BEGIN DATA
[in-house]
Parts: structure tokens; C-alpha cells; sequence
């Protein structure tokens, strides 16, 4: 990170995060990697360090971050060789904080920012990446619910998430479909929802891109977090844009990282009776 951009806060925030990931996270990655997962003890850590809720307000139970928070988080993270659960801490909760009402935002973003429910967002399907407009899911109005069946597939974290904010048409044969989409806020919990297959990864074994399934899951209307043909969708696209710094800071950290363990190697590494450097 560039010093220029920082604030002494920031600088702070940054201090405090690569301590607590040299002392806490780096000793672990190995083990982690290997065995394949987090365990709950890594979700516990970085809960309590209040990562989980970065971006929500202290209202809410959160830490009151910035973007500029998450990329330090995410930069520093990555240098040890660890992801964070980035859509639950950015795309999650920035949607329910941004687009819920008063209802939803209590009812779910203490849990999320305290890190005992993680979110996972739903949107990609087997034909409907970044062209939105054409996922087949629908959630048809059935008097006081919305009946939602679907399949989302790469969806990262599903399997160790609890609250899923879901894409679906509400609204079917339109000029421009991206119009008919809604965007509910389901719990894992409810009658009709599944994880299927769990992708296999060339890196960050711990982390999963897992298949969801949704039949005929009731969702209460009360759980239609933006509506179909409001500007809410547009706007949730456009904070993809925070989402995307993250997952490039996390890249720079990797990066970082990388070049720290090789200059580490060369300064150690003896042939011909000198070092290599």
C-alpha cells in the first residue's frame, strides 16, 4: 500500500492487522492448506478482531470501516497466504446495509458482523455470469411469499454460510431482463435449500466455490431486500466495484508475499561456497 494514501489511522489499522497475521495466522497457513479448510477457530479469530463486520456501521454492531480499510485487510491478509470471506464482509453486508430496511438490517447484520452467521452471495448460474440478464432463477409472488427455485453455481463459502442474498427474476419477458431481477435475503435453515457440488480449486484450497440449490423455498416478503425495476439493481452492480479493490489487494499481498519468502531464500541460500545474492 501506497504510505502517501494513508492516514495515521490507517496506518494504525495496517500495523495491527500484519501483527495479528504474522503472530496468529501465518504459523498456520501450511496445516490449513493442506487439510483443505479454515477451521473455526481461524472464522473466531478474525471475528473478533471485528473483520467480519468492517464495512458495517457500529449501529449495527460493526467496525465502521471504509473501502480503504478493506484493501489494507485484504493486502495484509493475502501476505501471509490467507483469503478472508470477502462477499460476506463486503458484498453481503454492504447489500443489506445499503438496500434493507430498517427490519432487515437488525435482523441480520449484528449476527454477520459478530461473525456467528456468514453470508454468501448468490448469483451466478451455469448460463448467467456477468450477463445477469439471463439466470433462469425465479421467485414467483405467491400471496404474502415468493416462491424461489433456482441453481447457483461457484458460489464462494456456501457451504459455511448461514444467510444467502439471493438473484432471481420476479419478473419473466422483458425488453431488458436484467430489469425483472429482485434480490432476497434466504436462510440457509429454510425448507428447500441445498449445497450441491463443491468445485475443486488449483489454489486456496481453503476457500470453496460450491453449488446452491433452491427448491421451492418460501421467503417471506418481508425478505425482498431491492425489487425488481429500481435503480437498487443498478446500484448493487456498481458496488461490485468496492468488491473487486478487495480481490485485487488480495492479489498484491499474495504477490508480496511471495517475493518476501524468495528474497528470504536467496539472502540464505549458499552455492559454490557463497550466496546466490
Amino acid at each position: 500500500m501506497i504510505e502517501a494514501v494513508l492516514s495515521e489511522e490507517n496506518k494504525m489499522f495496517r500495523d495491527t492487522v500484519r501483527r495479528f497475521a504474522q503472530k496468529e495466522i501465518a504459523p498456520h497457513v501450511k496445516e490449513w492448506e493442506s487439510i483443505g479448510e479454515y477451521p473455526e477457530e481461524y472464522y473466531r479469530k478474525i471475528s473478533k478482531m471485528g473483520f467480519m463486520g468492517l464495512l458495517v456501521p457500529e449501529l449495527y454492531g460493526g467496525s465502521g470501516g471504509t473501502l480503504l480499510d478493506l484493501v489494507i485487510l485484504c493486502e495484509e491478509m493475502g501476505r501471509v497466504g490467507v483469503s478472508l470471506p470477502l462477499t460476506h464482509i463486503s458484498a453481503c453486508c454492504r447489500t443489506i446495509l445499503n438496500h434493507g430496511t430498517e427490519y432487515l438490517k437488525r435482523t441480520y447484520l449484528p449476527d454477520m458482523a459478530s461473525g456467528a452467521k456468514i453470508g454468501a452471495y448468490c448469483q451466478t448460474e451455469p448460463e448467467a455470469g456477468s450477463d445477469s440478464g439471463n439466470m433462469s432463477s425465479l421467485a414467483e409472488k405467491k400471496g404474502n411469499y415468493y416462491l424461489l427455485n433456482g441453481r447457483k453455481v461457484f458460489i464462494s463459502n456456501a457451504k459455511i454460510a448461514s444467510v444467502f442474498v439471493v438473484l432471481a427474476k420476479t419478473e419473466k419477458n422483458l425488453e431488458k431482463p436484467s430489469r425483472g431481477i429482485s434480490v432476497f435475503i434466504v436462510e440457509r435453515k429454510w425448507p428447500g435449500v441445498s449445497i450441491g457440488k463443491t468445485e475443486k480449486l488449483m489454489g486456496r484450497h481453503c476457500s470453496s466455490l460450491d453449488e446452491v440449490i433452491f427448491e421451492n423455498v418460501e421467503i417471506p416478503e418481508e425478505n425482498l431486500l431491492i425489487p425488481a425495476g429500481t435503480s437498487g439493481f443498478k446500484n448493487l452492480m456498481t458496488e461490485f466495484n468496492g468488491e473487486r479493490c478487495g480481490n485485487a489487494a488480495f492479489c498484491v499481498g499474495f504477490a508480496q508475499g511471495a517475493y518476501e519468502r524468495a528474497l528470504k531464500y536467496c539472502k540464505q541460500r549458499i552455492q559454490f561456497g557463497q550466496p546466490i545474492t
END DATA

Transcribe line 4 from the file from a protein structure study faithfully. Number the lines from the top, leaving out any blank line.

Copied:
C-alpha cells in the first residue's frame, strides 16, 4: 500500500492487522492448506478482531470501516497466504446495509458482523455470469411469499454460510431482463435449500466455490431486500466495484508475499561456497 494514501489511522489499522497475521495466522497457513479448510477457530479469530463486520456501521454492531480499510485487510491478509470471506464482509453486508430496511438490517447484520452467521452471495448460474440478464432463477409472488427455485453455481463459502442474498427474476419477458431481477435475503435453515457440488480449486484450497440449490423455498416478503425495476439493481452492480479493490489487494499481498519468502531464500541460500545474492 501506497504510505502517501494513508492516514495515521490507517496506518494504525495496517500495523495491527500484519501483527495479528504474522503472530496468529501465518504459523498456520501450511496445516490449513493442506487439510483443505479454515477451521473455526481461524472464522473466531478474525471475528473478533471485528473483520467480519468492517464495512458495517457500529449501529449495527460493526467496525465502521471504509473501502480503504478493506484493501489494507485484504493486502495484509493475502501476505501471509490467507483469503478472508470477502462477499460476506463486503458484498453481503454492504447489500443489506445499503438496500434493507430498517427490519432487515437488525435482523441480520449484528449476527454477520459478530461473525456467528456468514453470508454468501448468490448469483451466478451455469448460463448467467456477468450477463445477469439471463439466470433462469425465479421467485414467483405467491400471496404474502415468493416462491424461489433456482441453481447457483461457484458460489464462494456456501457451504459455511448461514444467510444467502439471493438473484432471481420476479419478473419473466422483458425488453431488458436484467430489469425483472429482485434480490432476497434466504436462510440457509429454510425448507428447500441445498449445497450441491463443491468445485475443486488449483489454489486456496481453503476457500470453496460450491453449488446452491433452491427448491421451492418460501421467503417471506418481508425478505425482498431491492425489487425488481429500481435503480437498487443498478446500484448493487456498481458496488461490485468496492468488491473487486478487495480481490485485487488480495492479489498484491499474495504477490508480496511471495517475493518476501524468495528474497528470504536467496539472502540464505549458499552455492559454490557463497550466496546466490